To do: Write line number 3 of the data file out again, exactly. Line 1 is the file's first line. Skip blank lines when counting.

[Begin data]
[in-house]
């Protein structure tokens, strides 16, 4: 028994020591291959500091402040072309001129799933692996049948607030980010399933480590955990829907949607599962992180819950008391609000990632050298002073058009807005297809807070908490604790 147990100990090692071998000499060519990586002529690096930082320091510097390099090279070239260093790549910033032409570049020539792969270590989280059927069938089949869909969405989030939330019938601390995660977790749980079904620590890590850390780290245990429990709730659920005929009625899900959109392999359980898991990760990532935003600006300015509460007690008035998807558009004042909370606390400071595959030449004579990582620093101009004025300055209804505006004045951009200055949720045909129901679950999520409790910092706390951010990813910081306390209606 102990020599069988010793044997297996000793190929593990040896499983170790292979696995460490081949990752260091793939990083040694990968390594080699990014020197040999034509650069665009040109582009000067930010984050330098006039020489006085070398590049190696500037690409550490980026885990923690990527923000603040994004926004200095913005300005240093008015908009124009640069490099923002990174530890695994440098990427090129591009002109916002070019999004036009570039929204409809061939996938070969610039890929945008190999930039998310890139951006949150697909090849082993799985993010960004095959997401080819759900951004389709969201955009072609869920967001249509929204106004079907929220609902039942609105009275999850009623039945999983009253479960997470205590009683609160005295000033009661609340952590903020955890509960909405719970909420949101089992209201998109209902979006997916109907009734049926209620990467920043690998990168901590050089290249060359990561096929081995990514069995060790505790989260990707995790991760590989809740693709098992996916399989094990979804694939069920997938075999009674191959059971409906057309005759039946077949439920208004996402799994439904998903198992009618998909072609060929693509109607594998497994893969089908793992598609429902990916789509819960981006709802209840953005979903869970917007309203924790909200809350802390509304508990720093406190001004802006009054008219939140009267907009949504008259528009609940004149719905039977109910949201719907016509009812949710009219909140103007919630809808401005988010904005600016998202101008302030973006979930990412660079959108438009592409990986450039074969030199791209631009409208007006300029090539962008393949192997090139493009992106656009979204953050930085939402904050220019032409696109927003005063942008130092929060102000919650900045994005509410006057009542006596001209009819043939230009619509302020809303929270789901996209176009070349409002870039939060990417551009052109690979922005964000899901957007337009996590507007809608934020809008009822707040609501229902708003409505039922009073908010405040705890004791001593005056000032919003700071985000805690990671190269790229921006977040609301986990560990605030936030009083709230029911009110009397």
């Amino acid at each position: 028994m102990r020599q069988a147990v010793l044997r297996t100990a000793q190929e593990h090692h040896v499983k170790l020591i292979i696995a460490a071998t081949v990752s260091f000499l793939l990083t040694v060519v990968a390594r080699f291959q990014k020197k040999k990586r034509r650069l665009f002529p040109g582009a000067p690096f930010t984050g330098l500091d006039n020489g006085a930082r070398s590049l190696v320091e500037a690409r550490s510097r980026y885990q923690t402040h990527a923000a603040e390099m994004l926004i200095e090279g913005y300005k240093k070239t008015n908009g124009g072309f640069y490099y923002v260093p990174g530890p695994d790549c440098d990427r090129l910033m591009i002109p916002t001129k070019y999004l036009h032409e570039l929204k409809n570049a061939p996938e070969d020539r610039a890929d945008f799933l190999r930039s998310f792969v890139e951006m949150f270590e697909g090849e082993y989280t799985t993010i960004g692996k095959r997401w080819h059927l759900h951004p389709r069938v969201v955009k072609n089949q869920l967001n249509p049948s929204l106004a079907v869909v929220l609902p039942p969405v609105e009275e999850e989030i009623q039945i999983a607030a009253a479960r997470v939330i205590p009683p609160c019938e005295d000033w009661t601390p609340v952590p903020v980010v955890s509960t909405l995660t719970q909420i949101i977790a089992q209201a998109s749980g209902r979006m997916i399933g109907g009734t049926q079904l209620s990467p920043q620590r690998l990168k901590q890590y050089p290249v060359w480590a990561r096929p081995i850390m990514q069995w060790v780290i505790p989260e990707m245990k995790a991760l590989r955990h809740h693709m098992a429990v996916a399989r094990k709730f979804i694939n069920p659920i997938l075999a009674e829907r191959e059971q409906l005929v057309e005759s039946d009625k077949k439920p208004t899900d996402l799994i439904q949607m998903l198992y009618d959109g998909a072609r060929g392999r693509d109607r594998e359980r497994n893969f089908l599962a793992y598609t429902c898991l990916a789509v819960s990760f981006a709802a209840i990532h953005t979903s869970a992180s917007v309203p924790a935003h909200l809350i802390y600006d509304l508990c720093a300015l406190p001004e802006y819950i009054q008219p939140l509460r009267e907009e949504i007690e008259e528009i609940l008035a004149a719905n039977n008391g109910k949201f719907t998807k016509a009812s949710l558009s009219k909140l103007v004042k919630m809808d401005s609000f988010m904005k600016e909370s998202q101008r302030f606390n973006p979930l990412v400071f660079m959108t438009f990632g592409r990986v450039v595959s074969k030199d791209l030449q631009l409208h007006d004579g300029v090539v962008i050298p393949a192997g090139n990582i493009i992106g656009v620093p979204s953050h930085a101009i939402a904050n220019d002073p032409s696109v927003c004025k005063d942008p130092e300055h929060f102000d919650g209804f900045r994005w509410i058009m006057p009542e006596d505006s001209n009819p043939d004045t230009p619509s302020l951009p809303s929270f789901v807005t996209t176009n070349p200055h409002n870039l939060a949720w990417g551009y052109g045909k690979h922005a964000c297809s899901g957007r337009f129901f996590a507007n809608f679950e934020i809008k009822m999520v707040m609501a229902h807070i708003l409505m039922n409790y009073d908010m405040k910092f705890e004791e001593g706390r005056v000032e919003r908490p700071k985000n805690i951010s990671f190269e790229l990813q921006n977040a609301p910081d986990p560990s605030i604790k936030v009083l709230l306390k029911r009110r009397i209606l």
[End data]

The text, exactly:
């Amino acid at each position: 028994m102990r020599q069988a147990v010793l044997r297996t100990a000793q190929e593990h090692h040896v499983k170790l020591i292979i696995a460490a071998t081949v990752s260091f000499l793939l990083t040694v060519v990968a390594r080699f291959q990014k020197k040999k990586r034509r650069l665009f002529p040109g582009a000067p690096f930010t984050g330098l500091d006039n020489g006085a930082r070398s590049l190696v320091e500037a690409r550490s510097r980026y885990q923690t402040h990527a923000a603040e390099m994004l926004i200095e090279g913005y300005k240093k070239t008015n908009g124009g072309f640069y490099y923002v260093p990174g530890p695994d790549c440098d990427r090129l910033m591009i002109p916002t001129k070019y999004l036009h032409e570039l929204k409809n570049a061939p996938e070969d020539r610039a890929d945008f799933l190999r930039s998310f792969v890139e951006m949150f270590e697909g090849e082993y989280t799985t993010i960004g692996k095959r997401w080819h059927l759900h951004p389709r069938v969201v955009k072609n089949q869920l967001n249509p049948s929204l106004a079907v869909v929220l609902p039942p969405v609105e009275e999850e989030i009623q039945i999983a607030a009253a479960r997470v939330i205590p009683p609160c019938e005295d000033w009661t601390p609340v952590p903020v980010v955890s509960t909405l995660t719970q909420i949101i977790a089992q209201a998109s749980g209902r979006m997916i399933g109907g009734t049926q079904l209620s990467p920043q620590r690998l990168k901590q890590y050089p290249v060359w480590a990561r096929p081995i850390m990514q069995w060790v780290i505790p989260e990707m245990k995790a991760l590989r955990h809740h693709m098992a429990v996916a399989r094990k709730f979804i694939n069920p659920i997938l075999a009674e829907r191959e059971q409906l005929v057309e005759s039946d009625k077949k439920p208004t899900d996402l799994i439904q949607m998903l198992y009618d959109g998909a072609r060929g392999r693509d109607r594998e359980r497994n893969f089908l599962a793992y598609t429902c898991l990916a789509v819960s990760f981006a709802a209840i990532h953005t979903s869970a992180s917007v309203p924790a935003h909200l809350i802390y600006d509304l508990c720093a300015l406190p001004e802006y819950i009054q008219p939140l509460r009267e907009e949504i007690e008259e528009i609940l008035a004149a719905n039977n008391g109910k949201f719907t998807k016509a009812s949710l558009s009219k909140l103007v004042k919630m809808d401005s609000f988010m904005k600016e909370s998202q101008r302030f606390n973006p979930l990412v400071f660079m959108t438009f990632g592409r990986v450039v595959s074969k030199d791209l030449q631009l409208h007006d004579g300029v090539v962008i050298p393949a192997g090139n990582i493009i992106g656009v620093p979204s953050h930085a101009i939402a904050n220019d002073p032409s696109v927003c004025k005063d942008p130092e300055h929060f102000d919650g209804f900045r994005w509410i058009m006057p009542e006596d505006s001209n009819p043939d004045t230009p619509s302020l951009p809303s929270f789901v807005t996209t176009n070349p200055h409002n870039l939060a949720w990417g551009y052109g045909k690979h922005a964000c297809s899901g957007r337009f129901f996590a507007n809608f679950e934020i809008k009822m999520v707040m609501a229902h807070i708003l409505m039922n409790y009073d908010m405040k910092f705890e004791e001593g706390r005056v000032e919003r908490p700071k985000n805690i951010s990671f190269e790229l990813q921006n977040a609301p910081d986990p560990s605030i604790k936030v009083l709230l306390k029911r009110r009397i209606l």